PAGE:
Everything to Know About Slow- and Fast-Twitch Muscle Fibers

December 02, 2019 by Shape

Ever wonder how certain athletes—such as soccer all-star Megan Rapinoe or CrossFit champ Tia-Clair Toomey—perform the way they do? Part of the answer may lie in their muscle fibers. More specifically, the ratio between their fast-twitch muscle fibers and slow-twitch muscle fibers.

You've probably heard of slow- and fast-twitch fiber muscles, but do you really know what they are? Below, everything you should know about muscle fibers, including how they can help some athletes lift twice their body weight and others run sub-two-hour marathons, and whether or not you should train with your muscle fibers in mind.

The Basics of Muscle Fibers

Prepare for a flashback to your high school biology class. Skeletal muscles are the muscles attached to bones and tendons that you control and contract—as opposed to muscle you don't control, like your heart and intestines. They're made up of bundles of muscle fibers called myocytes. It's generally accepted that all the muscle fiber bundles can be broken down into one of two categories: slow-twitch (aka type I) and fast-twitch (aka type II).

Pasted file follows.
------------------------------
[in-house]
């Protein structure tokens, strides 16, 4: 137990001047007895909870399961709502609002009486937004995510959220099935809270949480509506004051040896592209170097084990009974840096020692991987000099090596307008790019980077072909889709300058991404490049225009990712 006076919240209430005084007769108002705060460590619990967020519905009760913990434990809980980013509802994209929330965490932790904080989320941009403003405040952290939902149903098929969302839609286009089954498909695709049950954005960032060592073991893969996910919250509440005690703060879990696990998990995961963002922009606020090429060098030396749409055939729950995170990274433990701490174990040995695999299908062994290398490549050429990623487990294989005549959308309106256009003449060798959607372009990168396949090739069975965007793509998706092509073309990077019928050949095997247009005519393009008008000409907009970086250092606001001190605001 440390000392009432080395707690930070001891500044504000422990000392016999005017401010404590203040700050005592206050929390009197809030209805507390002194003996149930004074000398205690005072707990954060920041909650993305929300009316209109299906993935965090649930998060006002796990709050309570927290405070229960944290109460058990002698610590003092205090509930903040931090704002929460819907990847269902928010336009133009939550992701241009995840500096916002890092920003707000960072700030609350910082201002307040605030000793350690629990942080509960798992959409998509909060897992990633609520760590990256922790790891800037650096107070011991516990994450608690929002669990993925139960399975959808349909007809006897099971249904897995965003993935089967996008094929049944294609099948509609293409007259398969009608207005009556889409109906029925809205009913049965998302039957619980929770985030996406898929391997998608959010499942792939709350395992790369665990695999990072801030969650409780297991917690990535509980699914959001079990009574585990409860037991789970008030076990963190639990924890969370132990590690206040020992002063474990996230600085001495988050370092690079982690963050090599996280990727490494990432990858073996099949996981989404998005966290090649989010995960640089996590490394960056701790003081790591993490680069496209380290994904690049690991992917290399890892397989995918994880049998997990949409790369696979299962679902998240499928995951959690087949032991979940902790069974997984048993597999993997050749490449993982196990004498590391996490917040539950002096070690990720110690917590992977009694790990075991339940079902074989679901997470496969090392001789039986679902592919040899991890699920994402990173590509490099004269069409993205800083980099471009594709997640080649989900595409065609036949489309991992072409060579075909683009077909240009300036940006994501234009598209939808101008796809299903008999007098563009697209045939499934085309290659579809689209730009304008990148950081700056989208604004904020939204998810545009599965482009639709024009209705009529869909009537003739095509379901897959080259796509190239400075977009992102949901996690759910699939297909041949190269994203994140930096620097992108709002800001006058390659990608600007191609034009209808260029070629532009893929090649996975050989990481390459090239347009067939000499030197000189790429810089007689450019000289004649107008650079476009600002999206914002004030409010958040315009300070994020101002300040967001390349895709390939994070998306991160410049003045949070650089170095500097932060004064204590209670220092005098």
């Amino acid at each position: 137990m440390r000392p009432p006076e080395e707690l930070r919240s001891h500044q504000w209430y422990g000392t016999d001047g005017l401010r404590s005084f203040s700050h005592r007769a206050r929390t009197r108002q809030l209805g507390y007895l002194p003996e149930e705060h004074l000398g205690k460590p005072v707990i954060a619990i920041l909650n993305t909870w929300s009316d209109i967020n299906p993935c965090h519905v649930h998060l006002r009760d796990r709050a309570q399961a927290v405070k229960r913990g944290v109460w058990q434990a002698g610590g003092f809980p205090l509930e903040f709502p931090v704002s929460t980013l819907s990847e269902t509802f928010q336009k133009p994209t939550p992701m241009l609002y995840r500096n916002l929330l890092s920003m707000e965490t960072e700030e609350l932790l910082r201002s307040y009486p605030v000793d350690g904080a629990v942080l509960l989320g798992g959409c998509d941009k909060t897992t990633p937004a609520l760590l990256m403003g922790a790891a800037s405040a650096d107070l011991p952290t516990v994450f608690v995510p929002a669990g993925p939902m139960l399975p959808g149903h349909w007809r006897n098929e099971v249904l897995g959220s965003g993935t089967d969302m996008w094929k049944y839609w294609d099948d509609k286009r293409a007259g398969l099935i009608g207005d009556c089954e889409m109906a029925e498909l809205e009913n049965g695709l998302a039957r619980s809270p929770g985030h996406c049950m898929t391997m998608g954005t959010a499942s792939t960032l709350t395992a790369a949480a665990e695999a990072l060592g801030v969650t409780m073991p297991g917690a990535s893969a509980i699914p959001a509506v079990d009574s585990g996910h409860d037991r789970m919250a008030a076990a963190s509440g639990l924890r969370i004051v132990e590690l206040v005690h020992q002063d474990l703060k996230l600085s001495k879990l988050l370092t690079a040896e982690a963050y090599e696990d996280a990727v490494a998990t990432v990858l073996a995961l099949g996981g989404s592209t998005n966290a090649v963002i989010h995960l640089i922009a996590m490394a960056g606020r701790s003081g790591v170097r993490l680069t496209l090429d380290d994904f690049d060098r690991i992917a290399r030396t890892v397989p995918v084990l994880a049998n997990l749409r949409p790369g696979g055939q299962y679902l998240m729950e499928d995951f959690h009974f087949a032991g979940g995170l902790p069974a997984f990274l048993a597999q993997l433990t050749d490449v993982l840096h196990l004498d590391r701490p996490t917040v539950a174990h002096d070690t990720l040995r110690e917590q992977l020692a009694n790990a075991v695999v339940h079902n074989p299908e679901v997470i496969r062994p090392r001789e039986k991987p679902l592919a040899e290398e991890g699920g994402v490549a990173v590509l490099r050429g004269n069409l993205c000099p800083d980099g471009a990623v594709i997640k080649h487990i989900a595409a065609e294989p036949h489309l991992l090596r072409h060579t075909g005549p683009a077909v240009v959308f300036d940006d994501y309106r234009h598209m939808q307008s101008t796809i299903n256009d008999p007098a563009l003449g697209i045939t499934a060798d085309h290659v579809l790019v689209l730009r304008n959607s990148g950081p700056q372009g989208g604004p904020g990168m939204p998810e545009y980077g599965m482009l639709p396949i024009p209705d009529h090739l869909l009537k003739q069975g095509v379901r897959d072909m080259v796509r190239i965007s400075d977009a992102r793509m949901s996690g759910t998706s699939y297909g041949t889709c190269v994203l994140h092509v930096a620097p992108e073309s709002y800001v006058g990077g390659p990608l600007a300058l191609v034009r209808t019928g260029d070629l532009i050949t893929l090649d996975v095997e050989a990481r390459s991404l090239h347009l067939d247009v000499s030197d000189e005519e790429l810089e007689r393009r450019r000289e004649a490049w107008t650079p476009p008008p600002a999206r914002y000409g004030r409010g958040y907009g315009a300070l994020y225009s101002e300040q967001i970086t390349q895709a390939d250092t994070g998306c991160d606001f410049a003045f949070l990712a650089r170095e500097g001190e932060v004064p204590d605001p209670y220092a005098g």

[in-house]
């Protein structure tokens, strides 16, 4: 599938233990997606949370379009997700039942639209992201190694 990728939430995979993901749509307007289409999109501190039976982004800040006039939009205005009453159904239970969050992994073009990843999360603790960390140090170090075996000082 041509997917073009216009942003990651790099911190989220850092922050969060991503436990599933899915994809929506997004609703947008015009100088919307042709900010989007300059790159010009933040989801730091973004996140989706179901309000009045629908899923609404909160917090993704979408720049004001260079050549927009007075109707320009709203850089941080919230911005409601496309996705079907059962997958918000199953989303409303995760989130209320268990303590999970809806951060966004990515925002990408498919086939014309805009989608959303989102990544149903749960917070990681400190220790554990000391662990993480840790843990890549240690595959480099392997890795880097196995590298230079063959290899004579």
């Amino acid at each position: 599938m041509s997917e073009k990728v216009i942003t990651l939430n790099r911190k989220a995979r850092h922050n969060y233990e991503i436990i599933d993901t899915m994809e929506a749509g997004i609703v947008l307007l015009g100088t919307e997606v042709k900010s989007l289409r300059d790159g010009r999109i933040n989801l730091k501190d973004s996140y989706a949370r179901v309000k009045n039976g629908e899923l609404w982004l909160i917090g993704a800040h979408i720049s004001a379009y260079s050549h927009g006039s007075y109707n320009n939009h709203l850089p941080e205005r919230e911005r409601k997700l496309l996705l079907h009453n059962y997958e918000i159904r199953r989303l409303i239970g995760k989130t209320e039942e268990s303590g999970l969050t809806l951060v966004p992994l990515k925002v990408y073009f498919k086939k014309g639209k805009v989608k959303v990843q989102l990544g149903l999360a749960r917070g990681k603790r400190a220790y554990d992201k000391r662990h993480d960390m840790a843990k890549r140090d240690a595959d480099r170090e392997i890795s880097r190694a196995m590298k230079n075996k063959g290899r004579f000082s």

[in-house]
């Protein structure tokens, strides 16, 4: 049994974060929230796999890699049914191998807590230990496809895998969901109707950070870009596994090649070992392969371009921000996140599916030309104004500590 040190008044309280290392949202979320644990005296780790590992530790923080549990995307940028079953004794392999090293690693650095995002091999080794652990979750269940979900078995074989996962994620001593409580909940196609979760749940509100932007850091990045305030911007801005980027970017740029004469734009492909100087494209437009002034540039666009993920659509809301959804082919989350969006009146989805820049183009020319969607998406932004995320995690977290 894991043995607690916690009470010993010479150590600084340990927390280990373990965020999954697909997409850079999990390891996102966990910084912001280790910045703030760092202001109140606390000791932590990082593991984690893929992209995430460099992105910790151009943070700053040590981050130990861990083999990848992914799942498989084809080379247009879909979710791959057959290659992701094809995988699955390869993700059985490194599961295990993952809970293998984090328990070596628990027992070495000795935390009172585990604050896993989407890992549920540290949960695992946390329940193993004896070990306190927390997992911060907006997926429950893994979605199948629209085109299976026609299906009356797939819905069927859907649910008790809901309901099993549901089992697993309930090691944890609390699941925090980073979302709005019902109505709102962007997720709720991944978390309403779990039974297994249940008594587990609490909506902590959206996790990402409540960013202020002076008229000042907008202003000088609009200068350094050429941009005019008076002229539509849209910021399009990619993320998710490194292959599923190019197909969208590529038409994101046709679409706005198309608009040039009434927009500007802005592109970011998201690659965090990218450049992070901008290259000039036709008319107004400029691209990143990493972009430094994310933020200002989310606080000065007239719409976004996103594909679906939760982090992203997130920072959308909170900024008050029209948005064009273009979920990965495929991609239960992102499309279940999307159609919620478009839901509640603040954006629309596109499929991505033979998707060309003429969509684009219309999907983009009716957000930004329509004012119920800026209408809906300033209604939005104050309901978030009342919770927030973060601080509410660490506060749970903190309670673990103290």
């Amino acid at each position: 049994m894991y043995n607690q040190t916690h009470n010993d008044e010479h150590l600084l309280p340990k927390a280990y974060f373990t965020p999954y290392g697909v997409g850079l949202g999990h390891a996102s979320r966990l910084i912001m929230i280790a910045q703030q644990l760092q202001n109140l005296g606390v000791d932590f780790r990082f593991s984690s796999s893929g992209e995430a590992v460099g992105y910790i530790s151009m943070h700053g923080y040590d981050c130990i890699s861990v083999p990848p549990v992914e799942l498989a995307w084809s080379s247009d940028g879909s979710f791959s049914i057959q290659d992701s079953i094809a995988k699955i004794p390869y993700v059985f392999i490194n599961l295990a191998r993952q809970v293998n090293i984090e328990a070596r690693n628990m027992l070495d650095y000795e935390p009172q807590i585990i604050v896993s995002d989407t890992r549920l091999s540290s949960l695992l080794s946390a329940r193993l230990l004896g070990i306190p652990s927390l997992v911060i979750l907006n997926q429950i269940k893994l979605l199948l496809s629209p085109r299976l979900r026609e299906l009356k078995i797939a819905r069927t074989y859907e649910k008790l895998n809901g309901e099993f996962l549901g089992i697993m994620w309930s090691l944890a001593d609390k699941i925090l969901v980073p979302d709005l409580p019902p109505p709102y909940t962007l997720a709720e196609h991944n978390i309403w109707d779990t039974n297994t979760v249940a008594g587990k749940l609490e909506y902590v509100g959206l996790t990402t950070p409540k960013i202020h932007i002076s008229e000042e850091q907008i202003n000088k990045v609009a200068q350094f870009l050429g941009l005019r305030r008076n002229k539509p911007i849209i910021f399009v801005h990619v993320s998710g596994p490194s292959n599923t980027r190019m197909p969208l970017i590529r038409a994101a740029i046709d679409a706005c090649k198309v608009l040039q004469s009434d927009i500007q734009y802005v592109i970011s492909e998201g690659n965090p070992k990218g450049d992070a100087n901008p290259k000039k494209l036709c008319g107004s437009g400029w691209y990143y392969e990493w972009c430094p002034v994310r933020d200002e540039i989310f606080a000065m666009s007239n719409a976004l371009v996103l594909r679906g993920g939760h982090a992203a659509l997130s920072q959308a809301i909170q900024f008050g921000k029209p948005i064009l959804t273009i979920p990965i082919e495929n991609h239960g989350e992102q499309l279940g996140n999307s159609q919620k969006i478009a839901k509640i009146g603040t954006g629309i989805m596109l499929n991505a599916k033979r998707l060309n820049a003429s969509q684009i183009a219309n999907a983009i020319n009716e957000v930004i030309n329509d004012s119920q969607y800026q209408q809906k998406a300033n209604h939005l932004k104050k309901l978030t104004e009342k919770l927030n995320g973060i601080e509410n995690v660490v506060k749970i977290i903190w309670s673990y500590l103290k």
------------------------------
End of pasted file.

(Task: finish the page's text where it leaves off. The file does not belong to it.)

Understand that muscle fibers exist on a super micro level. For instance, you couldn't look at a biceps muscle and say, that's a fast (or slow) twitch muscle. Rather, "every muscle has some fast-twitch muscle fibers and some slow-twitch muscle fibers," says Kate Ligler a certified personal trainer with MINDBODY. (The exact ratio depends on things like genetics and training regime, but we'll get to that later).

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